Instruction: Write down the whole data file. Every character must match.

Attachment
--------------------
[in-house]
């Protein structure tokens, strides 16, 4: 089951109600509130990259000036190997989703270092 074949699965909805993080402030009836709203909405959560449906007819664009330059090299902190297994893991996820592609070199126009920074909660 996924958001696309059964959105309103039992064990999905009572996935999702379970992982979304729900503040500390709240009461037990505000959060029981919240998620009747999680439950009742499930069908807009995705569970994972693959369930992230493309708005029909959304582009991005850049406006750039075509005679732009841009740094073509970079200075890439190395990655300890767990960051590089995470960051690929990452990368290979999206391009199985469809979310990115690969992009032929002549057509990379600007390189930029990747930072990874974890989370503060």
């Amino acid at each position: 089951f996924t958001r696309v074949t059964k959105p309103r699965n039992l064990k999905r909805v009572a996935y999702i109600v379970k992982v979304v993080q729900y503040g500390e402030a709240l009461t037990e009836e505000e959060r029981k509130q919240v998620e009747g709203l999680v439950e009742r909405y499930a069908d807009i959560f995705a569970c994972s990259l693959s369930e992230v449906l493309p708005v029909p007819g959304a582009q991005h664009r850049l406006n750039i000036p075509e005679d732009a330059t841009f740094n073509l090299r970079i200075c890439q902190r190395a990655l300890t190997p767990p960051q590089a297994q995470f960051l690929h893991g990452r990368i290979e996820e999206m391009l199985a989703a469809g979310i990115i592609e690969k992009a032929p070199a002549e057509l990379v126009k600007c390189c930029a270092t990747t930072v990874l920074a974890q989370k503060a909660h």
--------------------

[in-house]
């Protein structure tokens, strides 16, 4: 089951109600509130990259000036190997989703270092 074949699965909805993080402030009836709203909405959560449906007819664009330059090299902190297994893991996820592609070199126009920074909660 996924958001696309059964959105309103039992064990999905009572996935999702379970992982979304729900503040500390709240009461037990505000959060029981919240998620009747999680439950009742499930069908807009995705569970994972693959369930992230493309708005029909959304582009991005850049406006750039075509005679732009841009740094073509970079200075890439190395990655300890767990960051590089995470960051690929990452990368290979999206391009199985469809979310990115690969992009032929002549057509990379600007390189930029990747930072990874974890989370503060």
């Amino acid at each position: 089951f996924t958001r696309v074949t059964k959105p309103r699965n039992l064990k999905r909805v009572a996935y999702i109600v379970k992982v979304v993080q729900y503040g500390e402030a709240l009461t037990e009836e505000e959060r029981k509130q919240v998620e009747g709203l999680v439950e009742r909405y499930a069908d807009i959560f995705a569970c994972s990259l693959s369930e992230v449906l493309p708005v029909p007819g959304a582009q991005h664009r850049l406006n750039i000036p075509e005679d732009a330059t841009f740094n073509l090299r970079i200075c890439q902190r190395a990655l300890t190997p767990p960051q590089a297994q995470f960051l690929h893991g990452r990368i290979e996820e999206m391009l199985a989703a469809g979310i990115i592609e690969k992009a032929p070199a002549e057509l990379v126009k600007c390189c930029a270092t990747t930072v990874l920074a974890q989370k503060a909660h």